"If we have five women that have gone through the process, turned their lives around with regard to drugs, got some self-esteem back and realize that they matter, then that's a success story," he says. "That's five that might not end up on a street corner."

Not every local official fully embraces the concept of a specialty prostitution court. "I suppose it's the chic thing to do, but every time I look up there is another specialty court," says Dallas County Commissioner John Wiley Price. "That's all well and good as long as it gives benefits and gets results."

If what Price means by "results" is to minimize cost per case, he may be disappointed. Lately that seems to be his primary concern. But if by "benefits" he'd include the notion that stronger probation may give more young women a chance to turn their lives around, these types of focused specialty courts pretty much represent the cutting edge, evidence-based approach most likely to reduce recidivism among chronic offenders.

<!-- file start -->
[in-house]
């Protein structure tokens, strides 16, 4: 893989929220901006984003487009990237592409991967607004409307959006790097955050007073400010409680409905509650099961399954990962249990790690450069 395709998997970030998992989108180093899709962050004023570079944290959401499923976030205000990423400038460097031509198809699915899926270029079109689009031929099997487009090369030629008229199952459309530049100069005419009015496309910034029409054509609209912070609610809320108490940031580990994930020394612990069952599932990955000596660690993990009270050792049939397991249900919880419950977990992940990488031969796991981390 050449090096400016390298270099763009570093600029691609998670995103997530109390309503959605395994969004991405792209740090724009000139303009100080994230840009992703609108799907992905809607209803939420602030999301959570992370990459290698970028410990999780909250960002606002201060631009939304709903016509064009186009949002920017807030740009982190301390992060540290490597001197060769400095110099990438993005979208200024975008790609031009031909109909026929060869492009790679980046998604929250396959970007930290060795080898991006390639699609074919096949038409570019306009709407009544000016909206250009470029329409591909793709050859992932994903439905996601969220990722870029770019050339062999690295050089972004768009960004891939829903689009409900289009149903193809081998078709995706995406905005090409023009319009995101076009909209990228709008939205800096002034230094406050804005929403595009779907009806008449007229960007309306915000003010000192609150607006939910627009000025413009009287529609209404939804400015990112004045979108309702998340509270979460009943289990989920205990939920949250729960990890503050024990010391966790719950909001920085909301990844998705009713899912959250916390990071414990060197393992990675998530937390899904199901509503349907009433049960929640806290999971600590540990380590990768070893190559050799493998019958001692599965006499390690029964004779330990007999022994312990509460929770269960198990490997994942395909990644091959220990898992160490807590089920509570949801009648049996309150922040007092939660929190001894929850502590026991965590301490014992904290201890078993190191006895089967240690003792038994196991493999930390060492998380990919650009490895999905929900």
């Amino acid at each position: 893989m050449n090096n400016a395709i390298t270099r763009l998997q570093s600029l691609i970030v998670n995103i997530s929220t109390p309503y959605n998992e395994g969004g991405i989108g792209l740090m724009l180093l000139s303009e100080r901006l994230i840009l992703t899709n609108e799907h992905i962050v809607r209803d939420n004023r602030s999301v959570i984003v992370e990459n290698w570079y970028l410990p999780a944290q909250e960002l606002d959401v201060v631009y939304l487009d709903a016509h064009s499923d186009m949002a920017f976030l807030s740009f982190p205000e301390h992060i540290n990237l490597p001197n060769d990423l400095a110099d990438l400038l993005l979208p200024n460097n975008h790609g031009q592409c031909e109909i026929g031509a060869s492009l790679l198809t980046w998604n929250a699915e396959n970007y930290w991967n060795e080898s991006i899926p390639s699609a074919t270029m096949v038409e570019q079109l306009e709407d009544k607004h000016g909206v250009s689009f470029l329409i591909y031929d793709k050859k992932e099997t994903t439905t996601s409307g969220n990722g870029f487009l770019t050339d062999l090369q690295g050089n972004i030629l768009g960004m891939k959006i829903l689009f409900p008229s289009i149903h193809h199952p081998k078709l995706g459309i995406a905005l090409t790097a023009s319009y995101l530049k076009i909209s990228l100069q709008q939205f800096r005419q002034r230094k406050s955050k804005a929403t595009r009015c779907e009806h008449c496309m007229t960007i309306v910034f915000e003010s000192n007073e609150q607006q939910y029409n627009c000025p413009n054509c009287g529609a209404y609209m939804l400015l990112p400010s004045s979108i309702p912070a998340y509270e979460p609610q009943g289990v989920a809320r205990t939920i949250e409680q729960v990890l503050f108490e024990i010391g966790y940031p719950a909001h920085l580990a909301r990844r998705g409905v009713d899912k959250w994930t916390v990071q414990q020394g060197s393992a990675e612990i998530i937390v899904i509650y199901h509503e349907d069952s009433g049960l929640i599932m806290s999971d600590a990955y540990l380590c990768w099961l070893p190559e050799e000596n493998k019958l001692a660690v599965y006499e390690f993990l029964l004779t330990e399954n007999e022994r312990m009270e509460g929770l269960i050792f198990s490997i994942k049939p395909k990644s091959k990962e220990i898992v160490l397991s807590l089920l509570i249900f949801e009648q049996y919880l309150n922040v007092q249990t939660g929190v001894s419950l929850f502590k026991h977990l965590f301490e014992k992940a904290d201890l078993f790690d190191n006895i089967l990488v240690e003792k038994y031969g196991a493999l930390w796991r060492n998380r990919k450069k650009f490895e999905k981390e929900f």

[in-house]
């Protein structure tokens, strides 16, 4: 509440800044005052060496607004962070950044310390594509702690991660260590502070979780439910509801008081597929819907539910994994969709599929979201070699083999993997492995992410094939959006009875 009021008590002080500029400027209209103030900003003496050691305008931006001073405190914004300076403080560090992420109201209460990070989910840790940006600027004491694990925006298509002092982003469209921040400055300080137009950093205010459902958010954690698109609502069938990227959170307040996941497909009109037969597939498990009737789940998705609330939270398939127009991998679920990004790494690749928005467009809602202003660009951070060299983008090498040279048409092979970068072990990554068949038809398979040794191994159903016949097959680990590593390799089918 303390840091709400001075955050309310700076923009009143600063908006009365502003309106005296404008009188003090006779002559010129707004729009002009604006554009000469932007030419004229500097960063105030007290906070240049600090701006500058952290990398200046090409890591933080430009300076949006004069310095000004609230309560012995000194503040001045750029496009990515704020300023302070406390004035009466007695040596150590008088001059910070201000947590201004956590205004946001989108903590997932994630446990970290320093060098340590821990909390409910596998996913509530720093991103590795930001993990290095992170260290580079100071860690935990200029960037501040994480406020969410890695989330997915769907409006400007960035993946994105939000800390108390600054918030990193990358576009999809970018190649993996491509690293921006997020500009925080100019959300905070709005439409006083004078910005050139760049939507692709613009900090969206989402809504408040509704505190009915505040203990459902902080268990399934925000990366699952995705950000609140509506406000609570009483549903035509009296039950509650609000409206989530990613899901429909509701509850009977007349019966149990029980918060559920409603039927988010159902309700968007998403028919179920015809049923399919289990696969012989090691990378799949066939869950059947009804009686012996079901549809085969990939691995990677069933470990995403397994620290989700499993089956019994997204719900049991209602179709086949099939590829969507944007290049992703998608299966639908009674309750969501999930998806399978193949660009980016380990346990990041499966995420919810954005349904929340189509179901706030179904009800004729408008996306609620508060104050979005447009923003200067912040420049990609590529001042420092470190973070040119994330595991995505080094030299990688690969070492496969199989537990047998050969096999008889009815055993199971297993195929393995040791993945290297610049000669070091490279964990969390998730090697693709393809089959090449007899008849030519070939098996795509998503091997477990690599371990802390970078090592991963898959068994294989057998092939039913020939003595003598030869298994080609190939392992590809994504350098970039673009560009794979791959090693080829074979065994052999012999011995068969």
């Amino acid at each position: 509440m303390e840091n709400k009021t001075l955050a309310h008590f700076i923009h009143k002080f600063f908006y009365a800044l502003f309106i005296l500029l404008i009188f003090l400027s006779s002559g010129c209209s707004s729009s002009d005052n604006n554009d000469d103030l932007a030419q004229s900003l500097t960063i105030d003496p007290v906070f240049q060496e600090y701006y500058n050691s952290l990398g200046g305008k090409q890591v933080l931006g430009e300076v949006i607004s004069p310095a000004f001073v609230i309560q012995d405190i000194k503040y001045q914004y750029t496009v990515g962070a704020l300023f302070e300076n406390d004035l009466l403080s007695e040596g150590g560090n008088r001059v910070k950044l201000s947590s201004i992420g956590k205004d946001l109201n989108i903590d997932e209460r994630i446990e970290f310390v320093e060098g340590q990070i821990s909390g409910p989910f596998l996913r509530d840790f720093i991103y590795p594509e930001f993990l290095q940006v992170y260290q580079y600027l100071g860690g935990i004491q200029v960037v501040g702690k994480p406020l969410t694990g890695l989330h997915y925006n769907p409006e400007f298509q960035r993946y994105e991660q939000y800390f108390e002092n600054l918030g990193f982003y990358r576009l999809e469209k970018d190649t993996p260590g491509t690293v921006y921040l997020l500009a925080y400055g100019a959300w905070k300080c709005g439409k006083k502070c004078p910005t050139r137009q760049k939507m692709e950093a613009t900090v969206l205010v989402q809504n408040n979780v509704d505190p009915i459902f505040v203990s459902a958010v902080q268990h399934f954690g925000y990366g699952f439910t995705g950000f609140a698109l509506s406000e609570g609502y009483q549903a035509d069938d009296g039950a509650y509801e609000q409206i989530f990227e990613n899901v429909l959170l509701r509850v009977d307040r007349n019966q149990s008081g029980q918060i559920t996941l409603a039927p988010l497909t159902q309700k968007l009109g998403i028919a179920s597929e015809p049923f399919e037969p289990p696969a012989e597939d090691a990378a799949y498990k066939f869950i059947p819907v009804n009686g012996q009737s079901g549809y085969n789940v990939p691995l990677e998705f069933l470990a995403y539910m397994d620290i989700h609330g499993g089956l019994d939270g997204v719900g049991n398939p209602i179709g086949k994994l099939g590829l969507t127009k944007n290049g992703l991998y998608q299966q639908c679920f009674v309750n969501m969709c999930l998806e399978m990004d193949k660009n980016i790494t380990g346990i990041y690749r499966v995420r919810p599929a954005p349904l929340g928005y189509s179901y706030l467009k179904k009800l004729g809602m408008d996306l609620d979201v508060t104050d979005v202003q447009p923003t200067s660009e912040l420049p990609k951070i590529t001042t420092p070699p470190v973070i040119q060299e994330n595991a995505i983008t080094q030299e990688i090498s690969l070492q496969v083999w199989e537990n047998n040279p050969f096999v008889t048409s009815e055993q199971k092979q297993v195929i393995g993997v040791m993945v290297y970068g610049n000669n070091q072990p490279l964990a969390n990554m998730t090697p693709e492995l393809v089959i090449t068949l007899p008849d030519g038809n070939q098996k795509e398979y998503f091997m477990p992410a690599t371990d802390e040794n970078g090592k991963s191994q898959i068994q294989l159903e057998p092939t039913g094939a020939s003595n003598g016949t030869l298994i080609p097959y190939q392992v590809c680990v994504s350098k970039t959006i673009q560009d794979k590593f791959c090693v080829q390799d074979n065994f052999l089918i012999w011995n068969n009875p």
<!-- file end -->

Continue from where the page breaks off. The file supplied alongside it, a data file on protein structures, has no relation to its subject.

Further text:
Some will fail, no doubt, but the failure rate of the current system is unacceptably high. The idea's certainly worth trying. Its success may depend on whether there's enough money for support services and to implement progressive sanctions for probation violators. I'm sure there's both crossover with what's involved in a drug court, and also specialized nuances to managing the group, some of which won't come out until the program is well underway.

Kudos to Dallas Judges Lana Meyers and John Creuzot for spearheading the project.


Ron in Houston said...

It's good to see that people are finally realizing that there are alternatives to just locking people up.

Hopefully this indicates a change in our cultural ethos.

Robert Langham said...

That Prostitute court is likely to be another Black Hole? is that what John Wiley Price is saying?

Just asking.

Anonymous said...

What'll they think of next?


Anonymous said...

These designer courts are nothing more than probation with resources. If probation was adequately funded, there would be no need for these speciality courts.